With the important mid-term elections rapidly approaching, scammers are busy taking advantage of this fact to scam people and make them victims of identity theft. One common election scam involves a telephone call you receive purportedly from one of the political parties or one of the candidates’ campaign staff asking for a contribution. Even if you are on the federal Do-Not-Call List, you can be legally called by politicians seeking campaign contributions so the calls may appear legitimate. Thee calls may actually appear on your Caller ID as coming from a political party or candidate’s campaign, but this does not mean that the call is legitimate. Through a technique called “spoofing,” scammers are able to fool your Caller ID and make it appear that the call’s origin is legitimate when it is not.
Another common election time scam involves a call purportedly from your city or town clerk informing you that you need to re-register or you will be removed from the voting lists. You are then told that you can re-register over the phone merely by providing some personal information, such as your Social Security number. The truth is that you will not be called by your city or town clerk and told that you need to re-register and voter registration is not done by phone.
Political polls have been a major part of our election process for many years. Generally, people are contacted by telephone to answer questions about the candidates and their policies. Because it is so common at this time of year to be called by a political pollster, scammers call posing as pollsters in an effort to trick their victims into providing information that can be used for purposes of identity theft. Often they will dangle the reward of a gift card or other prize to lure people into participating in the scam poll. Again spoofing can be used to make the call appear legitimate.
In regard to the first scam, you can never be sure when you receive a phone call as to who is really on the other end of the line. Never give personal information such as your credit card number to anyone who calls you on the phone unless you have absolutely verified that the call is legitimate. In the case of a campaign contribution solicitation, if you are inclined to donate to a particular candidate or party, the best thing to do is to go directly to the candidate’s or party’s website to make your contribution.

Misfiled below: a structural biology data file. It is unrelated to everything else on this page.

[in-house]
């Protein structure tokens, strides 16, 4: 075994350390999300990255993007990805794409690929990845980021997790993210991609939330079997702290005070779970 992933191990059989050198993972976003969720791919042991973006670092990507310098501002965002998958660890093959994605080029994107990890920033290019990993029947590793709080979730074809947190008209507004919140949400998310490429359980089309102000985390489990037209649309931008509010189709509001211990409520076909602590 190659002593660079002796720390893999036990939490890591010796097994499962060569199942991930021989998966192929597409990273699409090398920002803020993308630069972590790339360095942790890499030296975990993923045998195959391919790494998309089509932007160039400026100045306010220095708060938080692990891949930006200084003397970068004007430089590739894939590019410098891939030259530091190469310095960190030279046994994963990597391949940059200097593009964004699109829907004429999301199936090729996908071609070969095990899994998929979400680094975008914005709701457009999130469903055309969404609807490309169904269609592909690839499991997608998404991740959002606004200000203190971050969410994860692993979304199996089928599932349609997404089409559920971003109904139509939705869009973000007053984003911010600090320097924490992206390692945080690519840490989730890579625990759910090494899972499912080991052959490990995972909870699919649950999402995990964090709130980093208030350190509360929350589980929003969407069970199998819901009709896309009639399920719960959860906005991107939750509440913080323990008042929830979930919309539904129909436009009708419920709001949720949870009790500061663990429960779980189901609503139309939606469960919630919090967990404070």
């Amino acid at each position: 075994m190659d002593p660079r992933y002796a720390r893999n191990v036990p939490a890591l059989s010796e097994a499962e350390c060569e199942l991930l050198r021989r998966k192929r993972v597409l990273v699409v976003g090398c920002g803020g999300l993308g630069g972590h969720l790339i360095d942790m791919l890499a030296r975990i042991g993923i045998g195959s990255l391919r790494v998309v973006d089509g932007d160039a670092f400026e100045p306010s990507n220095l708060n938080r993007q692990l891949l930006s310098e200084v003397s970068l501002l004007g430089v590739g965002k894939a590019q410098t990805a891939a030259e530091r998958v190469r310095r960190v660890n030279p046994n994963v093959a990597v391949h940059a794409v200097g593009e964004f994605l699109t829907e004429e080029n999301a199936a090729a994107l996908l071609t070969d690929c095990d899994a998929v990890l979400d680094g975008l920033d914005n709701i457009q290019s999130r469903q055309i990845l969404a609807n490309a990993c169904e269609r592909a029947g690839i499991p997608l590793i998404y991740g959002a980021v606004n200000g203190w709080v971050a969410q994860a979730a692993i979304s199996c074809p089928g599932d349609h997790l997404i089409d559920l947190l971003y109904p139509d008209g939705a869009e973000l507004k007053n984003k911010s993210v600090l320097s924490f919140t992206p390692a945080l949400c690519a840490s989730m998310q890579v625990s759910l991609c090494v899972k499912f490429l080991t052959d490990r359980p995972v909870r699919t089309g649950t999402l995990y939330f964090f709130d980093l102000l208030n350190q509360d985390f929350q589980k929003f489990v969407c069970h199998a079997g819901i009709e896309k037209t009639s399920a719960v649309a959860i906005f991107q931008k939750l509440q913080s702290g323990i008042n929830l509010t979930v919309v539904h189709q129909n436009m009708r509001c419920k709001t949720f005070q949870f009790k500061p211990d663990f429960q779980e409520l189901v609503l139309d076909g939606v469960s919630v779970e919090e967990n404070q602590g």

Even though being on the Federal Do-Not-Call List does not prevent charities or political candidates from calling you, it can cut down on annoying telemarketing calls and let you know right away that anyone who calls you in violation of the Do-Not-Call List is not to be trusted. If you want to get on the Do-Not-Call list, just click on this link. https://www.donotcall.gov/
Legitimate pollsters do not offer prizes or other compensation for participating in their polls. They also will never ask for personal information such as your Social Security number, credit card number or banking information. Anyone posing as a pollster asking for such information is a scammer and you should hang up immediately.
We would also like to take this opportunity to ask you a favor. This year we are celebrating 10 years of Scamicide. During that time we have published almost 4,000 Scams of the day and been among the earliest to recognize and make you aware of a wide range of scams and identity theft threats including ransomware and SIM swapping. Scamicide has received much national recognition including being names by the NY Times as one of the three best sources for information about Coronarivus related scams. Scamicide is free and our goal is to help as many people avoid being scammed as possible and that is where the favor comes in. We would like each of you to consider asking three friends or family to subscribe to Scamicide. It is easy to do as indicated above and the more people who subscribe, the more people we can help. Thanks.
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